The Best Ways to Pack Ski Clothes in a Suitcase

The Best Ways to Pack Ski Clothes in a Suitcase
There's nothing quite like an afternoon out on foreign slopes - unless it's getting to said slopes only to realize you've forgotten half of your all-important base layer or misplaced the only pair of ski socks you'd stowed away. Keeping organized as you pack helps eliminate wardrobe malfunctions when you travel, and sorting your ski clothes out by layers helps ensure that you can dress to fit the weather, no matter what it may throw at you.

Instructions

Difficulty: Easy

Things You’ll Need:
  • Stuff sacks (optional)
Step 1
Make a list of items you'll need to pack. Organize them by layers: base layer, midlayer, outerwear. Don't forget to include small items like socks, gloves and hats and any packable accessories like gaiters. You should take your own boots with you if possible, even if you plan to rent the rest of the gear at your destination, so don't forget to add those to the list. They'll count as one item of carry-on luggage.
Step 2
Pack in the same order you'd dress - start with underwear and base layers, then pack midlayers and finally add outerwear and accessories. Check each item off the list as you pack it. Do this the night before you leave, if not earlier, so that you have time to "sleep on it" and perhaps recall anything you may have forgotten before it's time to leave.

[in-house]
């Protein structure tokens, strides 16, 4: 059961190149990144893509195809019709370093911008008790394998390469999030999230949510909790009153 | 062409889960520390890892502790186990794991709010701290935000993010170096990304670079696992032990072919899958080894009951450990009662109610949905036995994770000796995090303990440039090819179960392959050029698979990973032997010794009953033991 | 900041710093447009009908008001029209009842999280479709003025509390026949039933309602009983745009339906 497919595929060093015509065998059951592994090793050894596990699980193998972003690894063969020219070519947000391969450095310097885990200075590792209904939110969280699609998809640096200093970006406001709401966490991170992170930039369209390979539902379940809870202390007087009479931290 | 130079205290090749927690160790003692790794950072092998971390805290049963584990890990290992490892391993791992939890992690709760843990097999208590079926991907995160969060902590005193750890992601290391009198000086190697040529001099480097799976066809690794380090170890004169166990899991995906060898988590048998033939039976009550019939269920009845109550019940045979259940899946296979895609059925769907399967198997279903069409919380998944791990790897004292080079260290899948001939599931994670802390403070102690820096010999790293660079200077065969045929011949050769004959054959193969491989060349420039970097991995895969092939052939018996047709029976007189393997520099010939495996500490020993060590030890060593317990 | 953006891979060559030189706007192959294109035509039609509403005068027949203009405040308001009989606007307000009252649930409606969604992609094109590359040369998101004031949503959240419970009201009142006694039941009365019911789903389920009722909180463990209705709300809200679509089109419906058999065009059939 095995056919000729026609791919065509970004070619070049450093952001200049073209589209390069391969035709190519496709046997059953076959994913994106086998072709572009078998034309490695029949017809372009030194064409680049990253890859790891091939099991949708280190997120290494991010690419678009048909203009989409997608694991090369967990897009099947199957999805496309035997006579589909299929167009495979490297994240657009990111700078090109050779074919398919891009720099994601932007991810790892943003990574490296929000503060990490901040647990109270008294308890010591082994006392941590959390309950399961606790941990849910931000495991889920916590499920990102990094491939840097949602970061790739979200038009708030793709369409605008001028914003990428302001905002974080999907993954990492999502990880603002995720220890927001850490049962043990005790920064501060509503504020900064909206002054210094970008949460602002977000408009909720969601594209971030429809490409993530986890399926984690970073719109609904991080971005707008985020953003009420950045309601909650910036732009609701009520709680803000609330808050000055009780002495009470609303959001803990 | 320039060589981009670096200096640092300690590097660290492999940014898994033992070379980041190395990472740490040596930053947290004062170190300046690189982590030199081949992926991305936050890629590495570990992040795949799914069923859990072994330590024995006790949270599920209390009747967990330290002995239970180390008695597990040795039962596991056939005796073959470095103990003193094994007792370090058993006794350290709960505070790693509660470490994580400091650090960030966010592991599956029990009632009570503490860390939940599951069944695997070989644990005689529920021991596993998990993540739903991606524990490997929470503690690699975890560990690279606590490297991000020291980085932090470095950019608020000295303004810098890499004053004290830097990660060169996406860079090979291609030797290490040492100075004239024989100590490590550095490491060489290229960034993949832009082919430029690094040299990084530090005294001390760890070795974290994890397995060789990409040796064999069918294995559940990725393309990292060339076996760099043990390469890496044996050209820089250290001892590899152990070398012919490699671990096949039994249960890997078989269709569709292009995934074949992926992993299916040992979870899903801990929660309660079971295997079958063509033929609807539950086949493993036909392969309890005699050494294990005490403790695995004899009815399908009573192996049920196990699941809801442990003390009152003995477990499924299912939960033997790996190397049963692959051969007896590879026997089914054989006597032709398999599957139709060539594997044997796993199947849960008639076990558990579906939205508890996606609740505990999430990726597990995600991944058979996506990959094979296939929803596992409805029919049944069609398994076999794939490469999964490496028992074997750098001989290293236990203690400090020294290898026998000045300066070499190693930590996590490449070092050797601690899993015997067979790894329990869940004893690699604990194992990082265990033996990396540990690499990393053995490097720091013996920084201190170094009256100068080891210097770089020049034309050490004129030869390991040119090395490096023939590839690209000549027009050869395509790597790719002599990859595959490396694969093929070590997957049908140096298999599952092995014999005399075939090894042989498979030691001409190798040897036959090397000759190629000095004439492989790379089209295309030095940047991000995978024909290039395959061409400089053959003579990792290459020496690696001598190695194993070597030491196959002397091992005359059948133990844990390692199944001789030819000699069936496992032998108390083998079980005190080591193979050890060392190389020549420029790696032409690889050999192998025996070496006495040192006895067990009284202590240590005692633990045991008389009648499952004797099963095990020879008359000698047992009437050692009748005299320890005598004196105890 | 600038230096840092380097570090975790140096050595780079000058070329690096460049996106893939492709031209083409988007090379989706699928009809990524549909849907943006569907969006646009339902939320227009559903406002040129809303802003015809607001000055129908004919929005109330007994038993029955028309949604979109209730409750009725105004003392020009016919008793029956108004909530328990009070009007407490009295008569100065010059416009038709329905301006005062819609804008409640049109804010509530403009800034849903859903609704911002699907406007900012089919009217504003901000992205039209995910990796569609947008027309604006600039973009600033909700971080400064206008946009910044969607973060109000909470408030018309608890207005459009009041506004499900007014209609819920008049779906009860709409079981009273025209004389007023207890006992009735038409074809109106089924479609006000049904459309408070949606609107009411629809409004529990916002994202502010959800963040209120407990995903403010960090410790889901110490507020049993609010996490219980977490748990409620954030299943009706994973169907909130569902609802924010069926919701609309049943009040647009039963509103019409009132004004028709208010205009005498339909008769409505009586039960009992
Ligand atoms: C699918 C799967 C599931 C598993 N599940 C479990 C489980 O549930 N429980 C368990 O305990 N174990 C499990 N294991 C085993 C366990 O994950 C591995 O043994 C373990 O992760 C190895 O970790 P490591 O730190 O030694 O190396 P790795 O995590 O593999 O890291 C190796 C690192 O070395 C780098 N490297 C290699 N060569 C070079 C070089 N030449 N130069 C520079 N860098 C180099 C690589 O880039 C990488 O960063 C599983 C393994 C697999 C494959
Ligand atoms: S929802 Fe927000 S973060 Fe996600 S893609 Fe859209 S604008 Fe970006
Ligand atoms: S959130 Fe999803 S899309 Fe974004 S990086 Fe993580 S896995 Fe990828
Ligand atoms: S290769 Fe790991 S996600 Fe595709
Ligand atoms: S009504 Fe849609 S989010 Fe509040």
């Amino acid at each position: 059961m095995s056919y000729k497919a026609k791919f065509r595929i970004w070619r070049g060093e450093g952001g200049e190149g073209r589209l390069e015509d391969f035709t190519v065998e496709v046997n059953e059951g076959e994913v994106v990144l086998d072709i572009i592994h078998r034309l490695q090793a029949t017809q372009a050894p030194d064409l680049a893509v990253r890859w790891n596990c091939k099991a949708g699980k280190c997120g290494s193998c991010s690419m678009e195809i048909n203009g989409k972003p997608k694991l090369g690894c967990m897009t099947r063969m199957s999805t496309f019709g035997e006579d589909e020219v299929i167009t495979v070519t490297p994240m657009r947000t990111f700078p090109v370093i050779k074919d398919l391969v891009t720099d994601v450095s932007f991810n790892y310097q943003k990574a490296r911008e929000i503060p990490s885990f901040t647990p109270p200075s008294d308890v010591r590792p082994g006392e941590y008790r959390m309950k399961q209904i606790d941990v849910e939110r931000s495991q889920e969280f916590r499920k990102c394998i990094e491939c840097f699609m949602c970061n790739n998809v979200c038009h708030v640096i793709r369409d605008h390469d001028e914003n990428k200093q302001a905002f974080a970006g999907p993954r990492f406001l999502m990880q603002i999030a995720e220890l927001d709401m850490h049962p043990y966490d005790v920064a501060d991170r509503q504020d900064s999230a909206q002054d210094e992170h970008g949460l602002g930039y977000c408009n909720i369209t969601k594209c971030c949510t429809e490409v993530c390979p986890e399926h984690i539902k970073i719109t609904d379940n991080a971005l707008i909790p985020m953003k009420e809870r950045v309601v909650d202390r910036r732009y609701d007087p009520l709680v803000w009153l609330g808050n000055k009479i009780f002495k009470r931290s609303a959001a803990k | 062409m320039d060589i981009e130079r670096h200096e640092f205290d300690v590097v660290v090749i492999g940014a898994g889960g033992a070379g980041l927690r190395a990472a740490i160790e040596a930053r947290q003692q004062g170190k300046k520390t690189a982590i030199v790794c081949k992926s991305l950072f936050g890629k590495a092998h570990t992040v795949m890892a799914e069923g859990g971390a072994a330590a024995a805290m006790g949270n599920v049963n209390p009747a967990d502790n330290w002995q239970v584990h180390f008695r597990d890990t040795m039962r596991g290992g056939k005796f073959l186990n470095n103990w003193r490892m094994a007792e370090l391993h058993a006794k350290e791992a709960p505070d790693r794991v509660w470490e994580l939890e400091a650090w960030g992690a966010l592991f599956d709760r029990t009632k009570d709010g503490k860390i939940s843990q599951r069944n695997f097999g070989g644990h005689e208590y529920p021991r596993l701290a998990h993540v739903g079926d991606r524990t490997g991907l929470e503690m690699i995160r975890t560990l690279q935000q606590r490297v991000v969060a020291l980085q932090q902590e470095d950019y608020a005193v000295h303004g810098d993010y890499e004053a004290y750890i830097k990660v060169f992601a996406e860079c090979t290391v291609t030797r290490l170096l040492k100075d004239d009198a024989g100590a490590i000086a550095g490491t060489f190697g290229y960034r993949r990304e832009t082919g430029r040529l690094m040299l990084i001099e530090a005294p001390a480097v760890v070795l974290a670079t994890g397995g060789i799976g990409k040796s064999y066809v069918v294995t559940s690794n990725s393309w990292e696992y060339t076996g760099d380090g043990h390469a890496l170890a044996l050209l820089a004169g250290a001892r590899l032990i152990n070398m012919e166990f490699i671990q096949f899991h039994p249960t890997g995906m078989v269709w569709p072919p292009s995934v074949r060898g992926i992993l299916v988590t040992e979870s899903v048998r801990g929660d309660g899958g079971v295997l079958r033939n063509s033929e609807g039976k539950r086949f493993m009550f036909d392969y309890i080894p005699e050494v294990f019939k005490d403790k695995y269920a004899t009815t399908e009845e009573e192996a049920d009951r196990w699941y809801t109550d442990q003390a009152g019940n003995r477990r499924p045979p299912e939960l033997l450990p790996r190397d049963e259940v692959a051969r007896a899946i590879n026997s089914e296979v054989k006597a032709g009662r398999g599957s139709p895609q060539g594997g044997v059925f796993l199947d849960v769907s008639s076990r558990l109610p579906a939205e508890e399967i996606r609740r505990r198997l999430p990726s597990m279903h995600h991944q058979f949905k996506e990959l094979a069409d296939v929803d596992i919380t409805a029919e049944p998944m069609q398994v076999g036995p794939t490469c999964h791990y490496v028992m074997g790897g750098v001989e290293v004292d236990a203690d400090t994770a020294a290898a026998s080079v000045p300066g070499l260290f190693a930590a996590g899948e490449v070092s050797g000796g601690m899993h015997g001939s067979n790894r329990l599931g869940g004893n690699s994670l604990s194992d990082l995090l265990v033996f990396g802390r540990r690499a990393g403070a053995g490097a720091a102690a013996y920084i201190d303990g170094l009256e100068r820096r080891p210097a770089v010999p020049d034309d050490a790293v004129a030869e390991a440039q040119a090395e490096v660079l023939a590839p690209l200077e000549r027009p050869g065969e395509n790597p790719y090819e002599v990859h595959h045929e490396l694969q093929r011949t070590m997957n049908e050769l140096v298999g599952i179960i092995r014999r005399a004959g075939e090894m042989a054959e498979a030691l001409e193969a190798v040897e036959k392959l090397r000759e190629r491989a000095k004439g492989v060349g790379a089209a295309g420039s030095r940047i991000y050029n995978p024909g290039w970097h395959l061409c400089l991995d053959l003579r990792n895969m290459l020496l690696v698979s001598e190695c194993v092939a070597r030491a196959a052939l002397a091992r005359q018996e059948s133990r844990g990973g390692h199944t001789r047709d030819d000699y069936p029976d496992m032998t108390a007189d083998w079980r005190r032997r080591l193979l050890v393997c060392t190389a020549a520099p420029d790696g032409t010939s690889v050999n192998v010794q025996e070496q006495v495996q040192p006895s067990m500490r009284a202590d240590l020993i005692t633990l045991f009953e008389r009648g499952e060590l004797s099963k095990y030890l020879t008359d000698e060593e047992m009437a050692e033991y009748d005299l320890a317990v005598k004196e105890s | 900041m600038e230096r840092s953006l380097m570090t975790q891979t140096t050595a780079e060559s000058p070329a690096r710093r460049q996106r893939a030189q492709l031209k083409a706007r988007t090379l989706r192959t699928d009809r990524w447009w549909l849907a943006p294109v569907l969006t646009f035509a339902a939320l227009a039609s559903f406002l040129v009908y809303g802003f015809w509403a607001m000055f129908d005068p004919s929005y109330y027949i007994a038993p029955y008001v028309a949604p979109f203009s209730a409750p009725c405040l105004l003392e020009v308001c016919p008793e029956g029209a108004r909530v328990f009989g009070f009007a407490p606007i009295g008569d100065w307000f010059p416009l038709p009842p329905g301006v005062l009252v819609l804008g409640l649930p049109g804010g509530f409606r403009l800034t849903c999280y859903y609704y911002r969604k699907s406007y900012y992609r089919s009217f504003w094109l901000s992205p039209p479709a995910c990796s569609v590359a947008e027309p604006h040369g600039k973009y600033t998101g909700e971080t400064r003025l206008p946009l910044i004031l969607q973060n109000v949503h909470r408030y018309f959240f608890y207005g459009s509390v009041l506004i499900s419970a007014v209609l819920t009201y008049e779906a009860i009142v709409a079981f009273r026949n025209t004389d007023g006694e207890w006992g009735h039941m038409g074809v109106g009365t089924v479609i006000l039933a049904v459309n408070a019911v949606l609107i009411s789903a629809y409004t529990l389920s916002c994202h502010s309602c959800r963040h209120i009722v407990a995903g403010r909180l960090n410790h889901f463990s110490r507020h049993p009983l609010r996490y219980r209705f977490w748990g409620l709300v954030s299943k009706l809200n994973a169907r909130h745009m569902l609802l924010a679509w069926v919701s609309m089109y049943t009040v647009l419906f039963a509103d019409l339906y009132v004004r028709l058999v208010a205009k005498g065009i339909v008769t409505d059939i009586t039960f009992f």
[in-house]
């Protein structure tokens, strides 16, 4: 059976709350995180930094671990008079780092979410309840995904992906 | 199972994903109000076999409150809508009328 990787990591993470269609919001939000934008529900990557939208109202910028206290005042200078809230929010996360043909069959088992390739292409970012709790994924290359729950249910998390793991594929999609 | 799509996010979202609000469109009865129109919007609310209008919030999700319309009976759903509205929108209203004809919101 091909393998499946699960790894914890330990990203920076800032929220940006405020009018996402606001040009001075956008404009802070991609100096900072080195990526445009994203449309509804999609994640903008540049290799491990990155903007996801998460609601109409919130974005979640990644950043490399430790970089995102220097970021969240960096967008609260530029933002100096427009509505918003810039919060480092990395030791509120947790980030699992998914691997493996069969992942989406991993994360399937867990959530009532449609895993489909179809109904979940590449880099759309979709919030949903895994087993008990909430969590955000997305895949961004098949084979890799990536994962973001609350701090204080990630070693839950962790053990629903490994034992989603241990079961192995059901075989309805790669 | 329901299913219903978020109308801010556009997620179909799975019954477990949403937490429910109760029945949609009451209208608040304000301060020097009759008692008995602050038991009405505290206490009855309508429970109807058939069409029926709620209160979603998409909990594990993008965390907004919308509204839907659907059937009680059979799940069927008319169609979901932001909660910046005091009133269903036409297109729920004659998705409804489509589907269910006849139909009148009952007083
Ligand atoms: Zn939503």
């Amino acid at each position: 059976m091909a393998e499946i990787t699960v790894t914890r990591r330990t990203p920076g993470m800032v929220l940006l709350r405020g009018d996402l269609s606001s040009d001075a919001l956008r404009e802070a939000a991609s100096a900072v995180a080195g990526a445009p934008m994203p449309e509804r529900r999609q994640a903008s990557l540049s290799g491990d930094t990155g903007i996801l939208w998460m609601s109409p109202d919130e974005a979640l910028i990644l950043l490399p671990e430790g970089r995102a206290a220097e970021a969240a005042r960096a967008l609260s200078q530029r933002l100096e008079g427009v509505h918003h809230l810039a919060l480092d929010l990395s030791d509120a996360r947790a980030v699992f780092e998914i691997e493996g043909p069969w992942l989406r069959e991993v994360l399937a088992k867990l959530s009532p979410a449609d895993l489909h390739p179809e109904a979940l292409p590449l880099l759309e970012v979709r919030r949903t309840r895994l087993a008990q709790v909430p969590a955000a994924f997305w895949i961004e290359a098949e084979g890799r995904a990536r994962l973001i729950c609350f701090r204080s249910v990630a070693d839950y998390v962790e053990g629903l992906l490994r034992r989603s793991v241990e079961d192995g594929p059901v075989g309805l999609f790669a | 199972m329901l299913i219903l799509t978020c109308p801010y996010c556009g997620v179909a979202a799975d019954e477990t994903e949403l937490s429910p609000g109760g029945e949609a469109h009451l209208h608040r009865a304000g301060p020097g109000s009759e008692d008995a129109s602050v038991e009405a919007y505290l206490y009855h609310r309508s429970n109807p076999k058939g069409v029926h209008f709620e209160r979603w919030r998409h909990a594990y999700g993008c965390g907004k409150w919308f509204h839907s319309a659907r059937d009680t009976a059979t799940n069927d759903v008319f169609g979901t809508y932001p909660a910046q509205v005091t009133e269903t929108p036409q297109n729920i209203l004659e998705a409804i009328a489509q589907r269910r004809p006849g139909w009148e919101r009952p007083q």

Step 3
Lay your items of ski clothing out in the center of the suitcase, one item on top of the other. Place a bundle of small ski accessories in the middle of the stack and wrap the clothes securely around this bundle.
Step 4
Roll any extra clothing items tightly, squeezing them around the bundle you made to make the fullest use of the corners and any other open space in your suitcase. If you're packing a fair amount of nonski clothing as well, consider separate "ski clothes" into one or two nylon stuff sacks, or at least bundling ski and nonski clothing separately, to help keep organized. The stuff sacks will come in handy for keeping dirty clothes separated from clean clothes as you travel.

Article Written By Marie Mulrooney

Marie Mulrooney has written professionally since 2001. Her diverse background includes numerous outdoor pursuits, personal training and linguistics. She studied mathematics and contributes regularly to various online publications. Mulrooney's print publication credits include national magazines, poetry awards and long-lived columns about local outdoor adventures.

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